"After having had several homosexual experiences, many people still deny that they are gay. They tell themselves that they are really heterosexual, they continue to live as heterosexuals, and they maintain that their homosexual incidents or thoughts don't and can't mean anything," Michelangelo Signorile wrote in his book, Outing Yourself.
Although he didn't talk about his personal life or detail what his experience while in the closet had been, Ken Mehlman -- the former head of the Republican National Committee who ran President Bush's 2004 re-election campaign -- came out as a gay man to The Atlantic's Marc Ambinder.
In a wide-ranging interview, Mehlman tells him, "I wish I was where I am today 20 years ago. The process of not being able to say who I am in public life was very difficult. No one else knew this except me. My family didn't know. My friends didn't know. Anyone who watched me knew I was a guy who was clearly uncomfortable with the topic."
Ambinder, who also is gay, writes tonight, "Mehlman once joked in public that although he was not gay, the rumors put a crimp on his social life. He admits to having misled several people who asked him directly."
Despite this, Ambinder writes, "Mehlman arrived at this conclusion about his identity fairly recently, he said in an interview."
As Singorile wrote, "[T]his first step of identifying oneself as gay or lesbian can take many years to complete." This process, for Mehlman, is particularly interesting in light of the extensive history, as detailed by Ambinder, of questions being raised (most often and loudest by BlogActive's Michael Rogers) during that time about Mehlman's sexual orientiation.
The public and personal ramifications of Mehlman's decision to come out now are plentiful.
One of the most quickly approaching is his decision to co-host a fund-raiser for the American Foundation for Equal Rights on the evening of September 22. Andy Towle reported earlier today at Towleroad that Mehlman is among the three leading hosts of the $5,000-a-head event. AFER board co-president Chad Griffin called Mehlman "an integral part of the team" at AFER and told Towleroad, "Our goal is to get as many people who aren't on the side of gay marriage on our side, and once they are here, to welcome them."
Of course, Mehlman's role as the head of Bush's re-election campaign in 2004, in which -- as USA Today put it the day after the election that year -- "[g]ay-marriage bans bulldozed to victory in all 11 states that voted on the measure: Arkansas, Georgia, Kentucky, Michigan, Mississippi, Montana, North Dakota, Ohio, Oklahoma, Oregon and Utah," makes this coming-out less than celebrated by some.
"Mehlman acknowledges," Ambinder writes, "that if he had publicly declared his sexuality sooner, he might have played a role in keeping the party from pushing an anti-gay agenda."
Mehlman's response to Ambinder: "It's a legitimate question and one I understand. ... I can't change the fact that I wasn't in this place personally when I was in politics, and I genuinely regret that. It was very hard, personally."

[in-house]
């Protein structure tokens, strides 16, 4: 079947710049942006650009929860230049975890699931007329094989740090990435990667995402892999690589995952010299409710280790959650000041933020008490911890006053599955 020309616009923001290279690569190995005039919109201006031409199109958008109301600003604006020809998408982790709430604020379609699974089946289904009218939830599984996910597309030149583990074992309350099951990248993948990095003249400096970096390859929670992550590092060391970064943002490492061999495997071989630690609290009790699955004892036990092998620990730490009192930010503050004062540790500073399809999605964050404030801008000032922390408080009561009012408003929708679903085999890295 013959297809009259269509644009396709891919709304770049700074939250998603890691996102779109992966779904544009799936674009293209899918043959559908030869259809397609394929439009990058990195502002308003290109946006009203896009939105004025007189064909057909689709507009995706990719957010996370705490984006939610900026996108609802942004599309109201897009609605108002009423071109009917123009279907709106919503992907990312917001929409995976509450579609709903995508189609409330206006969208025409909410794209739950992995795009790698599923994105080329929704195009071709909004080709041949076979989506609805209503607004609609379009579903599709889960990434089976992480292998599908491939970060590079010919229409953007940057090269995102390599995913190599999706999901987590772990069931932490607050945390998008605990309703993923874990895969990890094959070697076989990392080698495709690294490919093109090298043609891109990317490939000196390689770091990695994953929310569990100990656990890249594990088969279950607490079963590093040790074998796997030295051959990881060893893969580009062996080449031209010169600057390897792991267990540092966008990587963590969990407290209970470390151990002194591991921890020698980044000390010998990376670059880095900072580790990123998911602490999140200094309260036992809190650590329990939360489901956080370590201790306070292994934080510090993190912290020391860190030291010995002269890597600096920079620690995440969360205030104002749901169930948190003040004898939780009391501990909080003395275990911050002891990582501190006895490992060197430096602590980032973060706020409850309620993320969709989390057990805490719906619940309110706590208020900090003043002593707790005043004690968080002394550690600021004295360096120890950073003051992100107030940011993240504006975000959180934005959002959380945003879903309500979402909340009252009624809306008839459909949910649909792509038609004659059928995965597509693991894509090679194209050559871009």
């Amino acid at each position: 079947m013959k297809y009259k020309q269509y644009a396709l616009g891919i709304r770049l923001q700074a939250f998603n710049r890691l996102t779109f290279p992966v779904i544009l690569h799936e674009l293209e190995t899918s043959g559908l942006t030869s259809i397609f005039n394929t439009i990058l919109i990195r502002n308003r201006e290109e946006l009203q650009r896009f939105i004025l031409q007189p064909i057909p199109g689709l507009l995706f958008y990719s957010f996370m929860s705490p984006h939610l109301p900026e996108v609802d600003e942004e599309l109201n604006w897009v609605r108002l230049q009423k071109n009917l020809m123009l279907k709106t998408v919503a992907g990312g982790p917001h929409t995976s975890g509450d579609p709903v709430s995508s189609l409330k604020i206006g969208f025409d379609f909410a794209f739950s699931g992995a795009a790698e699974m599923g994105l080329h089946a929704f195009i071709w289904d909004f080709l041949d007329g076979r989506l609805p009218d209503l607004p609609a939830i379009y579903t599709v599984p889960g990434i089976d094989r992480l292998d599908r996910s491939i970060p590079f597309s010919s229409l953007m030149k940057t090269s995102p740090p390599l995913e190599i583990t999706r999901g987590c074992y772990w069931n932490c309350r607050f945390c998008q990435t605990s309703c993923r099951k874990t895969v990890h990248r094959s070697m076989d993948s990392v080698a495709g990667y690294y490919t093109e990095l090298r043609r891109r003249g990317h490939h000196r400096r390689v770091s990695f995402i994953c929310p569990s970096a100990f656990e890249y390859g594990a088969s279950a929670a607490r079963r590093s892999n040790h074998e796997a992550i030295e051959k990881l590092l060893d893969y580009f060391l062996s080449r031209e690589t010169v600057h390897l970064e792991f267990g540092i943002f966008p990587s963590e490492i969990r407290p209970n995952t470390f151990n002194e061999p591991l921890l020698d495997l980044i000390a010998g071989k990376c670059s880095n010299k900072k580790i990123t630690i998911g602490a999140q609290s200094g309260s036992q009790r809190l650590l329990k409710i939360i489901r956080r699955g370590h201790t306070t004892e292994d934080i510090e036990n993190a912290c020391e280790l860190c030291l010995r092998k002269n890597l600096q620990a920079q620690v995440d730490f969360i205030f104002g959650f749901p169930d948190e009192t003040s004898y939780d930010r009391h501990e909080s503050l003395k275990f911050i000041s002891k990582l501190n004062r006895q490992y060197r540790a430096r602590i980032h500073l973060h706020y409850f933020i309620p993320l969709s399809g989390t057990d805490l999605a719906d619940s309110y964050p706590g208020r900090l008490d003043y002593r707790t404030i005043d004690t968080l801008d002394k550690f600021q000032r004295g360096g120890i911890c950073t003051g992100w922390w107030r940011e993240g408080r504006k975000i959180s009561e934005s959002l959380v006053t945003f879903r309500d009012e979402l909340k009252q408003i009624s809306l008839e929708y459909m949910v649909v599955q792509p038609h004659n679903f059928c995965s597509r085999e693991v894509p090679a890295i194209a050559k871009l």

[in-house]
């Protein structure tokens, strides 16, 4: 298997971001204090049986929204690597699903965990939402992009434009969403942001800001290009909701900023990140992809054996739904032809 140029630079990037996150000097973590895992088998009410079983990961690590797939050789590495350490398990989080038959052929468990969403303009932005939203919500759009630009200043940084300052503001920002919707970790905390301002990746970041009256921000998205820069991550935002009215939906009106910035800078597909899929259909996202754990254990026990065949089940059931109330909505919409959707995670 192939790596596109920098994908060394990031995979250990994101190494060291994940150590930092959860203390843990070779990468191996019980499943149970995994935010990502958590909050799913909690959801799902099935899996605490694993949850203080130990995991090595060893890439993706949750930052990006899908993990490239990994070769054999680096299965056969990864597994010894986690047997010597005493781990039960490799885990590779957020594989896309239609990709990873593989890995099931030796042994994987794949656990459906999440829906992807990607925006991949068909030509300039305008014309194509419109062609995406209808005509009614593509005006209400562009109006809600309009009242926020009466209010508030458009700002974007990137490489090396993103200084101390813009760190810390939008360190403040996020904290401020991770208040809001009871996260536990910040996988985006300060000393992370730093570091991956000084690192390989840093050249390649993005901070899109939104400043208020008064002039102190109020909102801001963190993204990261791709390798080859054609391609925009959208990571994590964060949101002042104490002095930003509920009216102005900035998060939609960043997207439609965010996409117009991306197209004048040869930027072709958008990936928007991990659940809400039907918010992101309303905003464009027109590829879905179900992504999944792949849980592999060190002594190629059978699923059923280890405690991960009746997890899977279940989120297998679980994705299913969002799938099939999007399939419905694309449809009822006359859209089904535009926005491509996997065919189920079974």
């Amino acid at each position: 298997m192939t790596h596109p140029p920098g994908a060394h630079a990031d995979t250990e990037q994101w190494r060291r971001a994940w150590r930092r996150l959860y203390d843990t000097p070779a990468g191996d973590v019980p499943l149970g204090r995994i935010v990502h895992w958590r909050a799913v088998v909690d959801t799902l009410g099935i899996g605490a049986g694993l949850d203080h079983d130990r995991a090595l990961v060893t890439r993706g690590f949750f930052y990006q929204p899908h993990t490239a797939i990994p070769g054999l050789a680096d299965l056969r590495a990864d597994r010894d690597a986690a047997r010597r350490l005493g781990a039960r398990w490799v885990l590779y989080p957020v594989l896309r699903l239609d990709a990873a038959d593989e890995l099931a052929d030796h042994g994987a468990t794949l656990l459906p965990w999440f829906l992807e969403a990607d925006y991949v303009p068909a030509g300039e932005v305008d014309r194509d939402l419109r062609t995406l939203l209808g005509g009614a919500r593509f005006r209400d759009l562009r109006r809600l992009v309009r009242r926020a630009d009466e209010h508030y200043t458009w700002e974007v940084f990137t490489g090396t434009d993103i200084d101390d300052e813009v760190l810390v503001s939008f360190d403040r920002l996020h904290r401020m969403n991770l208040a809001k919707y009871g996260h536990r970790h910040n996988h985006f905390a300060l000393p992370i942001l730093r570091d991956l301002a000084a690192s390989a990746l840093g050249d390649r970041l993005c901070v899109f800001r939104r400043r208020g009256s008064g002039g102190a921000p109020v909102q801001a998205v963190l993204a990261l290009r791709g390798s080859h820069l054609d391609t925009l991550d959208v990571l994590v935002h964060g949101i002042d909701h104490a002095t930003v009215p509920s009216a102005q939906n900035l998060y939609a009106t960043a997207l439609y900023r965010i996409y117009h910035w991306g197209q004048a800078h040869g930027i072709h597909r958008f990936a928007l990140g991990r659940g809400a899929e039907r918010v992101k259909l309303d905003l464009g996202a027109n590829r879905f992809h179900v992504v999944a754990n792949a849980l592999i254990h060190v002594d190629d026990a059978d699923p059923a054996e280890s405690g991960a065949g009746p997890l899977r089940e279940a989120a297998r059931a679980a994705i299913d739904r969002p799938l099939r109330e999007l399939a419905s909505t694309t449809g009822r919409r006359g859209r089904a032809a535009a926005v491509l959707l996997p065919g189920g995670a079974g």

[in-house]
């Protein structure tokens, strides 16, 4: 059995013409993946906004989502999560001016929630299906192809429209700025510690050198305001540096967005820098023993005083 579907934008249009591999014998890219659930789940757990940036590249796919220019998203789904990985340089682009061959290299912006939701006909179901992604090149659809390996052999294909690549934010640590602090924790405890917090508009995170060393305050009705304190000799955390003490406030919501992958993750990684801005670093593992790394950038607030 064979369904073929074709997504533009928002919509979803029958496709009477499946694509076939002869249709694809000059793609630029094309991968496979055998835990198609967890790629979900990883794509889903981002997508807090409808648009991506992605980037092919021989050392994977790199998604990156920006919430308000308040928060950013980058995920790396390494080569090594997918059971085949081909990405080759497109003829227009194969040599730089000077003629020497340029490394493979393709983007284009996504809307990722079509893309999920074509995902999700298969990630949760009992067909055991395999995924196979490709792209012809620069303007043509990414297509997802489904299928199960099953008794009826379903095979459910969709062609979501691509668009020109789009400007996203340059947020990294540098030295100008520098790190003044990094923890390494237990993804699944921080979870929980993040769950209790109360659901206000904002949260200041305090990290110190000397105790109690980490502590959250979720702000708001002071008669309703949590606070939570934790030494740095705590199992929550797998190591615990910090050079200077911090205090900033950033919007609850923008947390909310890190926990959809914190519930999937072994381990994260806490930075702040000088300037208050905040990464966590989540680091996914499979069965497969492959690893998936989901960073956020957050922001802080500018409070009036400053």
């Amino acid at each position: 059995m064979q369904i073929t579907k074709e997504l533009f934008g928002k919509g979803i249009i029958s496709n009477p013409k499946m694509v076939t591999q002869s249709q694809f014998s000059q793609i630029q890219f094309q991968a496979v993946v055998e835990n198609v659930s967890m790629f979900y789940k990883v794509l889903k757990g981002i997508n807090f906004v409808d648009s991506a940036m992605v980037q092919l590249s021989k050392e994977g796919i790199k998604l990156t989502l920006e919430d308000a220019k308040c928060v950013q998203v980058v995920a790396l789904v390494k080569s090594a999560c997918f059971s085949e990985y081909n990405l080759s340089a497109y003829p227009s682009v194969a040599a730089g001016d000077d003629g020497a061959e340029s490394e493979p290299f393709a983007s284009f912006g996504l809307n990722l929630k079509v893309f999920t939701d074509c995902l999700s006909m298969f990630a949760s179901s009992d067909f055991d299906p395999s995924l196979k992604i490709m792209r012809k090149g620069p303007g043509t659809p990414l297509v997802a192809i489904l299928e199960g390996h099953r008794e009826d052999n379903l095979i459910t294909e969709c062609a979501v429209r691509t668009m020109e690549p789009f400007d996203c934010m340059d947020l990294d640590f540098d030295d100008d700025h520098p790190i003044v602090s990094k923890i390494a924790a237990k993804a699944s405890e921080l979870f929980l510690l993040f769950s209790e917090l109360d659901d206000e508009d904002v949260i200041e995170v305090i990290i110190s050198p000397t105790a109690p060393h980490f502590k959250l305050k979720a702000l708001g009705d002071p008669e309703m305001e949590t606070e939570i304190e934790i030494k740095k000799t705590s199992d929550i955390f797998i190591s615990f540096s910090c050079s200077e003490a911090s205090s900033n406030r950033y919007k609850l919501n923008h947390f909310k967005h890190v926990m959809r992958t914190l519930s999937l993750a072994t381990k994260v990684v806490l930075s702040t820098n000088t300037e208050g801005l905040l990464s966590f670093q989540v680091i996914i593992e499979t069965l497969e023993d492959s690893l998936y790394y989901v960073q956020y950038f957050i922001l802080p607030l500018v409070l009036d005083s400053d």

Again, as Signorile wrote, "[T]he stress that the closet imposes on each of us as individuals cannot be overestimated. ... Put simply, the closet is dangerous, and staying inside can often lead to dire consequences."
So, too, for everyone -- let alone someone who has held the jobs that Mehlman has held -- is the difficulty of coming out, which is the reason why, in 1995, Signorile published an entire book about how to do it.
Mehlman already is confronting much anger from some LGBT activists for his work in advancing the GOP in 2004, not to mention -- as pointed out by Michael Jones at Change.org -- his continued support for Republicans opposed to LGBT equality. Gay blogger Joe Jervis, for example, headlined his post at Joe. My. God. about Mehlman coming out as, "Repulsive Anti-Gay Quisling Homophobic Scumbag Asshat Closeted Former RNC Chair Ken Mehlman Has Come Out." With slightly more nuance, Pam Spaulding wrote at Pam's House Blend, "While it's nice that Ken has finally come out of the closet as an advocate, it's really hard to forgive him for the damage he did to the community by working actively against it for pay for years."
But, Mehlman does have support from some corners. Academy Award-winning Milk screenwriter Dustin Lance Black -- a member of AFER's board -- called Mehlman's role with AFER an "incredible coup" and said in a statement that he was "[t]hrilled to finally have him with us."
Even from Black, though, there's that word: Finally.
For one of the most hopeful statements of what this could mean, however, it's best to step back from the specifics, and look back at Signorile's guide. In it, he wrote of the impact of living one's life without any self-loathing about an individual's homosexuality, "[O]nce you are filled with self-respect, no matter how insumountable your problems seem, you will never think about self-destruction again."
Although every one of the anti-marriage equality amendments passed in the 2004 election remain on the books, Mehlman now tells Ambinder that "he plans to be an advocate for gay rights within the GOP."
Only time will tell on that front. For tonight, though, there is one more person who once worked against LGBT equality and has now committed himself to helping to achieve it.